(2) Delivery of solutions to address the needs of businesses in transition, provided across the business lifecycle (expansion and contraction), including comprehensive business engagement and layoff aversion strategies and activities designed to prevent or minimize the duration of unemployment;

(3) Convening, brokering, and facilitating the connections, networks and partners to ensure the ability to provide assistance to dislocated workers and their families such as home heating assistance, legal aid, and financial advice; and

(4) Strategic planning, data gathering and analysis designed to anticipate, prepare for, and manage economic change.

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§682.302   Under what circumstances must rapid response services be delivered?

Rapid response must be delivered when one or more of the following circumstances occur:

(a) Announcement or notification of a permanent closure, regardless of the number of workers affected;

(b) Announcement or notification of a mass layoff as defined in §682.305;

(c) A mass job dislocation resulting from a natural or other disaster; or

(d) The filing of a Trade Adjustment Assistance (TAA) petition.

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§682.305   How does the Department define the term “mass layoff” for the purposes of rapid response?

For the purposes of rapid response, the term “mass layoff” used throughout this subpart will have occurred when at least one of the following conditions have been met:

(a) A layoff meets the State's definition of mass layoff, as long as the definition does not exceed a minimum threshold of 50 affected workers;

(b) Where a State has not defined a minimum threshold for mass layoff meeting the requirements of paragraph (a) of this section, layoffs affecting 50 or more workers; or

(c) When a Worker Adjustment and Retraining Notification (WARN) Act notice has been filed, regardless of the number of workers affected by the layoff announced.

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§682.310   Who is responsible for carrying out rapid response activities?

(a) Rapid response activities must be carried out by the State or an entity designated by the State, in conjunction with the Local WDBs, chief elected officials, and other stakeholders, as provided by WIOA secs. 133(a)(2) and 134(a)(2)(A).

(b) States must establish and maintain a rapid response unit to carry out statewide rapid response activities and to oversee rapid response activities undertaken by a designated State entity, Local WDB, or the chief elected officials for affected local areas, as provided under WIOA sec. 134(a)(2)(A)(i)(I).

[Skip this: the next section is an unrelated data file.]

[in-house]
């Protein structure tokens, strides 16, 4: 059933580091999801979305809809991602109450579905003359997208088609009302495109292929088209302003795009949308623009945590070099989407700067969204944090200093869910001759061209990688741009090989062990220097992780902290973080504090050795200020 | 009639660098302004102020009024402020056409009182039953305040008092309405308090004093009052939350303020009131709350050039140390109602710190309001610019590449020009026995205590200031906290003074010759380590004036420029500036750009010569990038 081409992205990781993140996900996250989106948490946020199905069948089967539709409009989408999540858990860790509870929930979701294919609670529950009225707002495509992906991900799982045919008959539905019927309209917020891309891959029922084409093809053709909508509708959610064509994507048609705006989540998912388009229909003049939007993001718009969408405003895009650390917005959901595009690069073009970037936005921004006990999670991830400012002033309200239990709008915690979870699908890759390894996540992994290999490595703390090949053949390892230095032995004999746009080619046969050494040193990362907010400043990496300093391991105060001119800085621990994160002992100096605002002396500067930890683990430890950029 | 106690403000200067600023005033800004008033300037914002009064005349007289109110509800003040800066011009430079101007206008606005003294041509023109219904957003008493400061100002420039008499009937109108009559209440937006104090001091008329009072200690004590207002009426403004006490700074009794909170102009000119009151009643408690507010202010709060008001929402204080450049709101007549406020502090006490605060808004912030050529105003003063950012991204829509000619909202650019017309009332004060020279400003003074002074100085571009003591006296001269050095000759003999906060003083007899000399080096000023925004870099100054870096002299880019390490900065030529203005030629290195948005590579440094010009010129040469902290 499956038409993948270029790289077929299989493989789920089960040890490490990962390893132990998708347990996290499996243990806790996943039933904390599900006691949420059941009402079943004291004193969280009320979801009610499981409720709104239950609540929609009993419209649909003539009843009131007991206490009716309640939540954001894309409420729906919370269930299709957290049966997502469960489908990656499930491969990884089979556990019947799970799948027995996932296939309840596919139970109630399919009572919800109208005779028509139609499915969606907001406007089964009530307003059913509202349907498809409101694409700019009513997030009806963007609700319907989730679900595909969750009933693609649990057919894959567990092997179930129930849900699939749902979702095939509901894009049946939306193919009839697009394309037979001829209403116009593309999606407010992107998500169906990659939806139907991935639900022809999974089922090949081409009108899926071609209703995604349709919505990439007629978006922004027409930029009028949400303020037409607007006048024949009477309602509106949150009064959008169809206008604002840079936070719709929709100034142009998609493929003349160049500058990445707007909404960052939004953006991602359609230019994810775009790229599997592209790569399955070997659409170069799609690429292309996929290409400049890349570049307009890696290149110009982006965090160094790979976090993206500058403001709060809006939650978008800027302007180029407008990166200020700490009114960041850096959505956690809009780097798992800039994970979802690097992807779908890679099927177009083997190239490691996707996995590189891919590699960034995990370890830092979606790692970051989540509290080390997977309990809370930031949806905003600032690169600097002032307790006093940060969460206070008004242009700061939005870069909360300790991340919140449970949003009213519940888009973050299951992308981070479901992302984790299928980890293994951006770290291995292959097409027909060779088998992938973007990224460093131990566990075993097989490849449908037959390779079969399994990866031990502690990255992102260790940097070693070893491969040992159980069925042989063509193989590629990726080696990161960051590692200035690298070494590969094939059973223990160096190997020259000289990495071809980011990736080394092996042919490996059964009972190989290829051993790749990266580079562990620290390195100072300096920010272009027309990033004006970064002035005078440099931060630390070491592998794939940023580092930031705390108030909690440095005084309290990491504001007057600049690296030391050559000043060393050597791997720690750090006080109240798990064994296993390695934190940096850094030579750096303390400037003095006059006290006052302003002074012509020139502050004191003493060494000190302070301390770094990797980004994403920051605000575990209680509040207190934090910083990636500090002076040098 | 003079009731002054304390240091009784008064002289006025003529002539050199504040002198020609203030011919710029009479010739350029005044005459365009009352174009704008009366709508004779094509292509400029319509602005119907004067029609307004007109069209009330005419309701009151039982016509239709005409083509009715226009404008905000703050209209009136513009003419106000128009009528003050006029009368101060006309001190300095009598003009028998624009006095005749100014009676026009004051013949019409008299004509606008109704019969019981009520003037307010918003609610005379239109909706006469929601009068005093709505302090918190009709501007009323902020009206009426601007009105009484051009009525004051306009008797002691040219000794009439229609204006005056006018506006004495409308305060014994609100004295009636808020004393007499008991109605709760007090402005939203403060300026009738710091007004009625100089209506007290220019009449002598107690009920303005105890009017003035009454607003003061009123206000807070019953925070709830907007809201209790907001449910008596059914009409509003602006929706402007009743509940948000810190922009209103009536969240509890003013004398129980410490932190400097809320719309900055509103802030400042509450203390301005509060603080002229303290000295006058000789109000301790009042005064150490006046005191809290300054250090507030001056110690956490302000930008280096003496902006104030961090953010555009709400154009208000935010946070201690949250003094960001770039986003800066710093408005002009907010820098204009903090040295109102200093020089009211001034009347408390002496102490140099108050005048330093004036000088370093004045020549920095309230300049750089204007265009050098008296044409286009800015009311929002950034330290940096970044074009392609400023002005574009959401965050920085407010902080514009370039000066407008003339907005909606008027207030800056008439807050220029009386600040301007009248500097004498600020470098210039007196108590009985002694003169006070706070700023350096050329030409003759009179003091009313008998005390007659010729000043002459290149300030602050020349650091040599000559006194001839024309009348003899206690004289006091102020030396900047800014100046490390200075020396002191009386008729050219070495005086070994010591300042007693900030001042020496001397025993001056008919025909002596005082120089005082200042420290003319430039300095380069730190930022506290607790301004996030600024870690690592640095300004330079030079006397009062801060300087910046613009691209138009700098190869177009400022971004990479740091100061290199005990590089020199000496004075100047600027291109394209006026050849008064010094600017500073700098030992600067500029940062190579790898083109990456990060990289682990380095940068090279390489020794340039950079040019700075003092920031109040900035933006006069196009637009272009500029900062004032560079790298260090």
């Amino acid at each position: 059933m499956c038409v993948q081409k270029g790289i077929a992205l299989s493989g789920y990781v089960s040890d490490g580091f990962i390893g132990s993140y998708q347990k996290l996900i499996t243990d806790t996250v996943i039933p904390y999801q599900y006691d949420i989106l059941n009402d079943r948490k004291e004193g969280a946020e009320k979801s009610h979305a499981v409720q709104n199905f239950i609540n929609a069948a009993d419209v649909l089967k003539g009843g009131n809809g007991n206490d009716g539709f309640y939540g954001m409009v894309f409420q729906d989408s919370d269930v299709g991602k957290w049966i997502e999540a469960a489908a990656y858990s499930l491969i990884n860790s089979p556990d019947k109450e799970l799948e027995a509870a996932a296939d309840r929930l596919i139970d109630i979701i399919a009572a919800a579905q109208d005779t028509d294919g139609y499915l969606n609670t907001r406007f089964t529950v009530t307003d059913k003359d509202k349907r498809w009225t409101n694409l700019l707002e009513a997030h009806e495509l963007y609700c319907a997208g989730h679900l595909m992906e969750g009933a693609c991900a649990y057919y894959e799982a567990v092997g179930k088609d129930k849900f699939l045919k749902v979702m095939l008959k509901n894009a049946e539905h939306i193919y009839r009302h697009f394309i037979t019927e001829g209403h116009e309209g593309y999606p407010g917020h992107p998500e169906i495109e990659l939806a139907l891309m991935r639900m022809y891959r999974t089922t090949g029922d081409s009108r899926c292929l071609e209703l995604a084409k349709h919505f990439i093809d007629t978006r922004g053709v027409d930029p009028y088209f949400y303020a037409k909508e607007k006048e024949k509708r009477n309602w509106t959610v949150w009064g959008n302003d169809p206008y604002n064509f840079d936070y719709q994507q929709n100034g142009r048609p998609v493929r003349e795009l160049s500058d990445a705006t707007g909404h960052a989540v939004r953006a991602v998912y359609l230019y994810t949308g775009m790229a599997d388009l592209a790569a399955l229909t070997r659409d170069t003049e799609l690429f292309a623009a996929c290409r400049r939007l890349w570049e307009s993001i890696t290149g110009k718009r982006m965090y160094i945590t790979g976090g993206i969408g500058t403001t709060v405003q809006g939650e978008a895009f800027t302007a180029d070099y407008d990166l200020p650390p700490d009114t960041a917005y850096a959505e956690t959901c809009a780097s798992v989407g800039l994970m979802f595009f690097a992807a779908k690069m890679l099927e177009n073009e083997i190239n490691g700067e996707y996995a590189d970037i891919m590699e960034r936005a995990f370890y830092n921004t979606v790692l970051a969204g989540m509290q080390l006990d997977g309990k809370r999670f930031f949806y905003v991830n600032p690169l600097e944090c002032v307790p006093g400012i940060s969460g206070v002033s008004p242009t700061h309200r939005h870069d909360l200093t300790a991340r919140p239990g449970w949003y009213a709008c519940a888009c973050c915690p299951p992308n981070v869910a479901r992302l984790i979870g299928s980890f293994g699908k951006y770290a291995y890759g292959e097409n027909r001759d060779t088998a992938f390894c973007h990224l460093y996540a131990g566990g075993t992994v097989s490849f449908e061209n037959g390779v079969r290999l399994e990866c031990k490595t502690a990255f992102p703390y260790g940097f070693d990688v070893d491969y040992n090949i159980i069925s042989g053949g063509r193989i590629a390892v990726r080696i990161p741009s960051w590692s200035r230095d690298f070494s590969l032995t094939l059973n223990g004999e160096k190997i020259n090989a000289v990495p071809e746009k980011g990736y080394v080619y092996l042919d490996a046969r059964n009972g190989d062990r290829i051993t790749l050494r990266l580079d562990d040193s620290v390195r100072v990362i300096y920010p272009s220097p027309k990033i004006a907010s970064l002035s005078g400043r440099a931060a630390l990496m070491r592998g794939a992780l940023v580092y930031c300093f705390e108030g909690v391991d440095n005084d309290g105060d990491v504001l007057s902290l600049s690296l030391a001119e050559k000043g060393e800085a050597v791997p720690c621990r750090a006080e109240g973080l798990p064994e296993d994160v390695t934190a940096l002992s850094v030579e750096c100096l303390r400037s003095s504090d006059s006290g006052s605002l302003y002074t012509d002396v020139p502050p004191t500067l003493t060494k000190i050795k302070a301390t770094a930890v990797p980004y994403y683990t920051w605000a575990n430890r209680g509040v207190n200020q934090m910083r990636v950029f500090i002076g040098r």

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§682.320   What is layoff aversion, and what are appropriate layoff aversion strategies and activities?

(a) Layoff aversion consists of strategies and activities, including those provided in paragraph (b) of this section and §§682.330 and 682.340, to prevent or minimize the duration of unemployment resulting from layoffs.

(b) Layoff aversion activities may include:

(1) Providing assistance to employers in managing reductions in force, which may include early identification of firms at risk of layoffs, assessment of the needs of and options for at-risk firms, and the delivery of services to address these needs, as provided by WIOA sec. 134(d)(1)(A)(ix)(II)(cc);

(2) Ongoing engagement, partnership, and relationship-building activities with businesses in the community, in order to create an environment for successful layoff aversion efforts and to enable the provision of assistance to dislocated workers in obtaining reemployment as soon as possible;

(3) Funding feasibility studies to determine if a company's operations may be sustained through a buyout or other means to avoid or minimize layoffs;

(4) Developing, funding, and managing incumbent worker training programs or other worker upskilling approaches as part of a layoff aversion strategy or activity;

(5) Connecting companies to:

(i) Short-time compensation or other programs designed to prevent layoffs or to reemploy dislocated workers quickly, available under Unemployment Insurance programs;

(ii) Employer loan programs for employee skill upgrading; and